Over the last three decades, the EU has guaranteed security within the Schengen area by relying on a set of large-scale IT systems deployed at its external borders. Currently, the EU and its Member States have three large-scale IT systems - the Schengen Information System (SIS); the European Dactyloscopy Database (Eurodac); the Visa Information System (VIS). Soon, three other large-scale IT systems will be implemented, namely: the Entry/Exit System (EES); the European Travel Information and Authorisation System (ETIAS), and the European Criminal Records Information System on Third-Country Nationals (ECRIS-TCN).

The systems were developed over time independently for different purposes. Information is stored separately in various systems that are rarely inter-connected. As a result, relevant national authorities (border guards, customs authorities, police officers and judicial authorities) might have difficultly making connections between pieces of information, to get a clear picture. In its Communication of 6 April 2016 on Stronger and Smarter Information Systems for Borders and Security, the European Commission underlined the need to improve the Union’s data management architecture for border management and security purposes. On these bases, the EU adopted a framework for the interoperability between the Union’s large-scale IT systems in the field of borders, visa, police and judicial cooperation, asylum and migration. Regulations 817 and 818 of 2019 established this framework. They aim to improve checks at the EU’s external borders, allow for better detection of security threats and identity fraud and help in preventing and combating illegal immigration.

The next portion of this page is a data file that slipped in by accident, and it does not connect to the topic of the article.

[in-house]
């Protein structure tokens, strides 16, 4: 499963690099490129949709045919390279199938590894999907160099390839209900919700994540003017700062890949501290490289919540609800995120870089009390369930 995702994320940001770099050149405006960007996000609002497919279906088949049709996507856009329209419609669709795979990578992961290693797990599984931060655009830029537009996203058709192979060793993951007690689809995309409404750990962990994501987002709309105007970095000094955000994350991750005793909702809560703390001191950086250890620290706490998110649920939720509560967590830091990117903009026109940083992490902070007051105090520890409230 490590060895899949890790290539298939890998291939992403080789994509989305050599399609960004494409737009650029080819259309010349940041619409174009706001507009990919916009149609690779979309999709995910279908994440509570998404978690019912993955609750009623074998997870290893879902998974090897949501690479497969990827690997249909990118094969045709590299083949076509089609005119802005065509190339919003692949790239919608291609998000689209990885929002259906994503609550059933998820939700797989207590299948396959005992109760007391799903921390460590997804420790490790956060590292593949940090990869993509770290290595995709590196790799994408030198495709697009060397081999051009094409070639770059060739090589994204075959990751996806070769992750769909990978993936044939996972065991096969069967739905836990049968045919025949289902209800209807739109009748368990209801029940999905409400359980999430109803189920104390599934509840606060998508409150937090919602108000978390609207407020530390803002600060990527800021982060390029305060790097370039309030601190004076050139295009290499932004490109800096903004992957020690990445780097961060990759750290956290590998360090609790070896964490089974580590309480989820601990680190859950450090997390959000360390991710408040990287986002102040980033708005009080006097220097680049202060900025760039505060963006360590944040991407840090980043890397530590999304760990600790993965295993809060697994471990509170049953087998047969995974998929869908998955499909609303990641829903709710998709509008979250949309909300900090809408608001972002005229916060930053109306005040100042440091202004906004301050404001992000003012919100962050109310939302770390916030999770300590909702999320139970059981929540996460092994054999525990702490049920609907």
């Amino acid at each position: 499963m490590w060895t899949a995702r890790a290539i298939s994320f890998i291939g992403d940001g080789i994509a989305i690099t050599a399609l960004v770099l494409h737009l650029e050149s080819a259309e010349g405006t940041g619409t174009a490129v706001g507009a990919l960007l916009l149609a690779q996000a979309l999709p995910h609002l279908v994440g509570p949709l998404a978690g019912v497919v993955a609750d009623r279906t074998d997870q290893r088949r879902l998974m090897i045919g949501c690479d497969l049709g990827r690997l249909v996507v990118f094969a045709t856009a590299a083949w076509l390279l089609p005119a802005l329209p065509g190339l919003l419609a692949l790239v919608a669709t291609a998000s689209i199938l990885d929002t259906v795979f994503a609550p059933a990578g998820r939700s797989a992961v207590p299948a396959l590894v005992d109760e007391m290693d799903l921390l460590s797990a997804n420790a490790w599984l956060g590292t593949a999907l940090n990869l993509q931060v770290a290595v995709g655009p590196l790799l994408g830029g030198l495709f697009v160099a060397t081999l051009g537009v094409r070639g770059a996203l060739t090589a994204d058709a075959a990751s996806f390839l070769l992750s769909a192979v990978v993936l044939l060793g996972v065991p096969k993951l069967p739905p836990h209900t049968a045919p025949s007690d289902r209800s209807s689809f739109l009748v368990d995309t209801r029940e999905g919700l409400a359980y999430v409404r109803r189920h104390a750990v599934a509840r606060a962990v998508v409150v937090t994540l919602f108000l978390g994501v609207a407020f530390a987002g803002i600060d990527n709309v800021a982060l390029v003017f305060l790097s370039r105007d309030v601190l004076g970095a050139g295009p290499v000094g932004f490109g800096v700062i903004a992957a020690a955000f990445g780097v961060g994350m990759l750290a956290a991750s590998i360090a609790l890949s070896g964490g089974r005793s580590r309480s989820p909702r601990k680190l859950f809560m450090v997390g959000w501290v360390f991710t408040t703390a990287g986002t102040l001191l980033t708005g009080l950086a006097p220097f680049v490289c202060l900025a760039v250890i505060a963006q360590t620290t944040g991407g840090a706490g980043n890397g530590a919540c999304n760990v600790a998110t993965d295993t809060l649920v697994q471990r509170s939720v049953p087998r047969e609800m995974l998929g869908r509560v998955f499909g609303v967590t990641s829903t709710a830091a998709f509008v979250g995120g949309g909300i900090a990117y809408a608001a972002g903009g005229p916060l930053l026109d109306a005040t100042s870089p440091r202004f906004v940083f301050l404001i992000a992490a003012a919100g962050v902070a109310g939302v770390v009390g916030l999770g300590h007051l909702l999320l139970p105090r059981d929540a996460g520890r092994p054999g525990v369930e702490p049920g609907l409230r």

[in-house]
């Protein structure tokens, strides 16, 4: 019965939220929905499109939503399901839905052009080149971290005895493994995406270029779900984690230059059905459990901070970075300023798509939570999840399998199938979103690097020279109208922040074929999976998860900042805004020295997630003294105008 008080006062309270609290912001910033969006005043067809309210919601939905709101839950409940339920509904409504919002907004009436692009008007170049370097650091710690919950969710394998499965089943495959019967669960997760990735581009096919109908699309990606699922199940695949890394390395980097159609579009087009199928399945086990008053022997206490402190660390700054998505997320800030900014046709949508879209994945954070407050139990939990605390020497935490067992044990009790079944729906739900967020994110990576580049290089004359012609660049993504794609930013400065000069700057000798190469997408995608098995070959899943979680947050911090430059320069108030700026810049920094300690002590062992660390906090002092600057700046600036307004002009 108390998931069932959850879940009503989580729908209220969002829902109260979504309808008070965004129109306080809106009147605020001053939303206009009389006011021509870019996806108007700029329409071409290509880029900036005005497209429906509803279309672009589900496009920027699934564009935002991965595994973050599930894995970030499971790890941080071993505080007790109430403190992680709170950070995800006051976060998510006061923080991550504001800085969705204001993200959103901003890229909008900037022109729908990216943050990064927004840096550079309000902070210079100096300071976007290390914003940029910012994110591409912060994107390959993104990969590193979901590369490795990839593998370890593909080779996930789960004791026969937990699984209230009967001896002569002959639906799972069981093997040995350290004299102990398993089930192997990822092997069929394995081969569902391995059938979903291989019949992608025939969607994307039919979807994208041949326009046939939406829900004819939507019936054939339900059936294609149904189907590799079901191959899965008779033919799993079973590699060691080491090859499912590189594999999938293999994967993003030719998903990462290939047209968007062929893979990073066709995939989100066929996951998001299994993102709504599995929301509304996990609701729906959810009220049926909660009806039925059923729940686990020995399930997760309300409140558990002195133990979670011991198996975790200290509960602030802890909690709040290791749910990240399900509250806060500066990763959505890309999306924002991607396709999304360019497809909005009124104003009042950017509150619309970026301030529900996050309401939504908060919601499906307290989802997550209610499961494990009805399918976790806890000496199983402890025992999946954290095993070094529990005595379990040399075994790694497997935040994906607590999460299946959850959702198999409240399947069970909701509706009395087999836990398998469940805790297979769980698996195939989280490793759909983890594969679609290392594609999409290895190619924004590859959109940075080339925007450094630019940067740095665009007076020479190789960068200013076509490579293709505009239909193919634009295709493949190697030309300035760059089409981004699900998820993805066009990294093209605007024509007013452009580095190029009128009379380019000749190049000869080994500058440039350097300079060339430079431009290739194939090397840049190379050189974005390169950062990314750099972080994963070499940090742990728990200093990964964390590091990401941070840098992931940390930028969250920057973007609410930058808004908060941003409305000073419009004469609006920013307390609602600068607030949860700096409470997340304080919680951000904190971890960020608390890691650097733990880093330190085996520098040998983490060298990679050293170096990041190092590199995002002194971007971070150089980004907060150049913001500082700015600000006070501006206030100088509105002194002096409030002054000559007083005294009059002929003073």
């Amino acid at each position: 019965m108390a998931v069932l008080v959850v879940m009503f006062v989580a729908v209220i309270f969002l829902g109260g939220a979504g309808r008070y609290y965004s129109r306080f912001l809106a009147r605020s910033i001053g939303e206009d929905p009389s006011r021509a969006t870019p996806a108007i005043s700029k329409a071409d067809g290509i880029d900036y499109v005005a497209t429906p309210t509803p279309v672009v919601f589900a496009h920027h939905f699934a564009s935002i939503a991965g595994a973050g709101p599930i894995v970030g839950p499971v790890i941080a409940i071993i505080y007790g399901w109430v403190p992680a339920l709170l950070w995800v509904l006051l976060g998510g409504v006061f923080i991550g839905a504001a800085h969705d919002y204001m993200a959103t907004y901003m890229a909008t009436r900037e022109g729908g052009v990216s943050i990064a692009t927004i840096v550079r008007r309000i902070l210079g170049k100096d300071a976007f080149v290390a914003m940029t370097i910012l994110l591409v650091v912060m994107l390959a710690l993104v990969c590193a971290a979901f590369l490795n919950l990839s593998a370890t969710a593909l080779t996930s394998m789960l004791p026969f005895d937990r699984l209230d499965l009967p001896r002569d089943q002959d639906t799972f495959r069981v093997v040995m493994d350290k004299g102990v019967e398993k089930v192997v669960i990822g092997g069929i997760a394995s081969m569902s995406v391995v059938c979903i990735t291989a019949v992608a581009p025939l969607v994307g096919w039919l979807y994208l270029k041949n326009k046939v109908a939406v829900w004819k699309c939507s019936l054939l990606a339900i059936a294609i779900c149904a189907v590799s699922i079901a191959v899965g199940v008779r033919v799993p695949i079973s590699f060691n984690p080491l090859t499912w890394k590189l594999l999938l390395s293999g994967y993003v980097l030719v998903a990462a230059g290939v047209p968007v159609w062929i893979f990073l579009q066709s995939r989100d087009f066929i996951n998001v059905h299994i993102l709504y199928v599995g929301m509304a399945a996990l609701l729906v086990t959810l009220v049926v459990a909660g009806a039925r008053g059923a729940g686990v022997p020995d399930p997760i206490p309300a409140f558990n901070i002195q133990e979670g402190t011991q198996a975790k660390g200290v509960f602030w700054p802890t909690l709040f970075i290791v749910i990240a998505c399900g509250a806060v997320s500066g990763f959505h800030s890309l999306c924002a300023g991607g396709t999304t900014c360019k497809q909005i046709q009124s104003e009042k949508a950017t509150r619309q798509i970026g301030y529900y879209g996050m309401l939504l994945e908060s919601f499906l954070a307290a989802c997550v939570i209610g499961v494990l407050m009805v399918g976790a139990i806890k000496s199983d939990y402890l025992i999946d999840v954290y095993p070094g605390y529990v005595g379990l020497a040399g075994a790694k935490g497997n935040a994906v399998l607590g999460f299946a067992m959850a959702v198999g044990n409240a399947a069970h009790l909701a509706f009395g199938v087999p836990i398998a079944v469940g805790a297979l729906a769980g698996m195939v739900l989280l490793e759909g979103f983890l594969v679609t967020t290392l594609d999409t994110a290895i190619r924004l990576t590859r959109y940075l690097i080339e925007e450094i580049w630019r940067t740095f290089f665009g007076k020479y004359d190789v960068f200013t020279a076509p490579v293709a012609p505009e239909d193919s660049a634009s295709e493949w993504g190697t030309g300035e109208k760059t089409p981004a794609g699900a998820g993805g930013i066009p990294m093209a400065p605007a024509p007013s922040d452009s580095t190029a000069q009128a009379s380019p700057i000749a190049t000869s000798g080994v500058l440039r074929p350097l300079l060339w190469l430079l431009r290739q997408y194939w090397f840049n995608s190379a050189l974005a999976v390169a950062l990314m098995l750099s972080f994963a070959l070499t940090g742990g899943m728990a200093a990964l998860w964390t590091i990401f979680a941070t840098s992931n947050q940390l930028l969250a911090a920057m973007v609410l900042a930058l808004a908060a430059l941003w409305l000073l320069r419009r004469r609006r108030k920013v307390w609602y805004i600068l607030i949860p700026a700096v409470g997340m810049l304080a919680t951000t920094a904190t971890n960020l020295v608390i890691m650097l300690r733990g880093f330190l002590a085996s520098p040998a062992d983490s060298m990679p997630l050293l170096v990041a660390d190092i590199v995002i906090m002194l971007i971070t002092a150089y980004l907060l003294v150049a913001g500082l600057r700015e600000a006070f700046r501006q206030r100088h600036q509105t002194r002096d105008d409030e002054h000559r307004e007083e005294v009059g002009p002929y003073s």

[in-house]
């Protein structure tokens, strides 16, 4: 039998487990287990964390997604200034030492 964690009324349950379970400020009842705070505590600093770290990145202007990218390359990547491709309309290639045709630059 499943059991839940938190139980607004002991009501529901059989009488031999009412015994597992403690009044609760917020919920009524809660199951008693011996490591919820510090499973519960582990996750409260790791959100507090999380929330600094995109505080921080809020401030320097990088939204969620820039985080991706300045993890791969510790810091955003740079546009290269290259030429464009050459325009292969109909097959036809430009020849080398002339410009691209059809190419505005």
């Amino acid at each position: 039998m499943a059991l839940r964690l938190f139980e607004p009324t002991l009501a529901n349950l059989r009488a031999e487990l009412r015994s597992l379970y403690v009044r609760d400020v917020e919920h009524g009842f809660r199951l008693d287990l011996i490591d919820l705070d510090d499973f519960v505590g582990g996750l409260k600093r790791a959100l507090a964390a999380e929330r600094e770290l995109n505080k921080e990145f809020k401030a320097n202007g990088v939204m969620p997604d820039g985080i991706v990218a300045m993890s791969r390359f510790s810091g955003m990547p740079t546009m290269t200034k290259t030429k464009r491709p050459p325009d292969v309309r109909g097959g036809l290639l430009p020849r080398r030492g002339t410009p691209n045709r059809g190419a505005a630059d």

The proposed measures will not lead to an increase in the collection of new data. They provide a targeted and intelligent way of using existing information held in EU systems to the best effect, in full respect of data protection safeguards.

The regulations set up the following interoperability components:

  • a European search portal allowing competent authorities to search multiple information systems simultaneously, using both biographical and biometric data;
  • a shared biometric matching service enabling the searching and comparing of biometric data (fingerprints and facial images) from several EU information systems;
  • a common identity repository containing biographical and biometric data of non-EU nationals available in several EU information systems;
  • a multiple identity detector enabling the detection of multiple identities across different EU information systems

The regulations do not change the rights of access to the individual EU information systems, but will ease and improve information-sharing. They provide for a new 2-step approach to grant law enforcement authorities access to the EES, VIS, ETIAS and Eurodac:

  • initial searches would be carried out on a ‘hit/no hit’ basis;
  • if a ‘hit’ were obtained, law enforcement authorities could then access any further information needed, in line with the respective rules and safeguards.

All EU Member States except Ireland, and four Schengen associated countries (Iceland, Liechtenstein, Norway, and Switzerland) participate in the interoperability Regulations.

The EU Agency for large-scale IT systems, eu-LISA, is responsible for the technical development and operational management of the interoperability infrastructure.

The technical elements of the interoperability framework are currently under development.

Additional Information: